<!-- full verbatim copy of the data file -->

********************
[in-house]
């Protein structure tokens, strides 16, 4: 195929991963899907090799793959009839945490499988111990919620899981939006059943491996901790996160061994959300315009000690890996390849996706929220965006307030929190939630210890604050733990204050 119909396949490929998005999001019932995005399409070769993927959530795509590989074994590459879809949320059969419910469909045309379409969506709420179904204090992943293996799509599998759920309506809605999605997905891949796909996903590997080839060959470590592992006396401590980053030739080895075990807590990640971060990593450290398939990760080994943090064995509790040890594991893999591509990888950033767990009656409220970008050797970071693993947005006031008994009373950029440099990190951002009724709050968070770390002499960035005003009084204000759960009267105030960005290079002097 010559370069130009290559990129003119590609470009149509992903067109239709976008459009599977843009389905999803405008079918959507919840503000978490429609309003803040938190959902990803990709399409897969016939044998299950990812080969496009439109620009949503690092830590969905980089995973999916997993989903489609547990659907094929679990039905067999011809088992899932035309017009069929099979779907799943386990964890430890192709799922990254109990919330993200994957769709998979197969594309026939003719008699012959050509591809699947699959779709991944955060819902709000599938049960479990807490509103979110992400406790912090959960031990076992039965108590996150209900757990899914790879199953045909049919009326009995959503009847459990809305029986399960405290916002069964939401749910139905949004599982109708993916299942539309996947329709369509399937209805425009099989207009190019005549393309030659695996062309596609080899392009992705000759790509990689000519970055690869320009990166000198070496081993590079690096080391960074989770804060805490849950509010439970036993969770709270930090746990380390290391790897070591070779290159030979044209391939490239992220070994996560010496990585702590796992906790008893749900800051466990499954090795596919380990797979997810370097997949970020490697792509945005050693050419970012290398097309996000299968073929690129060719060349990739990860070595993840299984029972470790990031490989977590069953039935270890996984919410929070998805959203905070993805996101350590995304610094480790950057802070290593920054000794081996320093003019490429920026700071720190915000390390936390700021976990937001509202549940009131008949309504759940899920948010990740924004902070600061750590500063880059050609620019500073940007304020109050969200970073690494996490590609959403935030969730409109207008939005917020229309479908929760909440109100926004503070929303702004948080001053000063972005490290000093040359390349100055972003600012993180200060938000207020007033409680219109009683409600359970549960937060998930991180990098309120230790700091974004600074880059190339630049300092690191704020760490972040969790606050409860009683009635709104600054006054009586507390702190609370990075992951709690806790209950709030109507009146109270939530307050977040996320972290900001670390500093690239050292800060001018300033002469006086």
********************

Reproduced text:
[in-house]
């Protein structure tokens, strides 16, 4: 195929991963899907090799793959009839945490499988111990919620899981939006059943491996901790996160061994959300315009000690890996390849996706929220965006307030929190939630210890604050733990204050 119909396949490929998005999001019932995005399409070769993927959530795509590989074994590459879809949320059969419910469909045309379409969506709420179904204090992943293996799509599998759920309506809605999605997905891949796909996903590997080839060959470590592992006396401590980053030739080895075990807590990640971060990593450290398939990760080994943090064995509790040890594991893999591509990888950033767990009656409220970008050797970071693993947005006031008994009373950029440099990190951002009724709050968070770390002499960035005003009084204000759960009267105030960005290079002097 010559370069130009290559990129003119590609470009149509992903067109239709976008459009599977843009389905999803405008079918959507919840503000978490429609309003803040938190959902990803990709399409897969016939044998299950990812080969496009439109620009949503690092830590969905980089995973999916997993989903489609547990659907094929679990039905067999011809088992899932035309017009069929099979779907799943386990964890430890192709799922990254109990919330993200994957769709998979197969594309026939003719008699012959050509591809699947699959779709991944955060819902709000599938049960479990807490509103979110992400406790912090959960031990076992039965108590996150209900757990899914790879199953045909049919009326009995959503009847459990809305029986399960405290916002069964939401749910139905949004599982109708993916299942539309996947329709369509399937209805425009099989207009190019005549393309030659695996062309596609080899392009992705000759790509990689000519970055690869320009990166000198070496081993590079690096080391960074989770804060805490849950509010439970036993969770709270930090746990380390290391790897070591070779290159030979044209391939490239992220070994996560010496990585702590796992906790008893749900800051466990499954090795596919380990797979997810370097997949970020490697792509945005050693050419970012290398097309996000299968073929690129060719060349990739990860070595993840299984029972470790990031490989977590069953039935270890996984919410929070998805959203905070993805996101350590995304610094480790950057802070290593920054000794081996320093003019490429920026700071720190915000390390936390700021976990937001509202549940009131008949309504759940899920948010990740924004902070600061750590500063880059050609620019500073940007304020109050969200970073690494996490590609959403935030969730409109207008939005917020229309479908929760909440109100926004503070929303702004948080001053000063972005490290000093040359390349100055972003600012993180200060938000207020007033409680219109009683409600359970549960937060998930991180990098309120230790700091974004600074880059190339630049300092690191704020760490972040969790606050409860009683009635709104600054006054009586507390702190609370990075992951709690806790209950709030109507009146109270939530307050977040996320972290900001670390500093690239050292800060001018300033002469006086």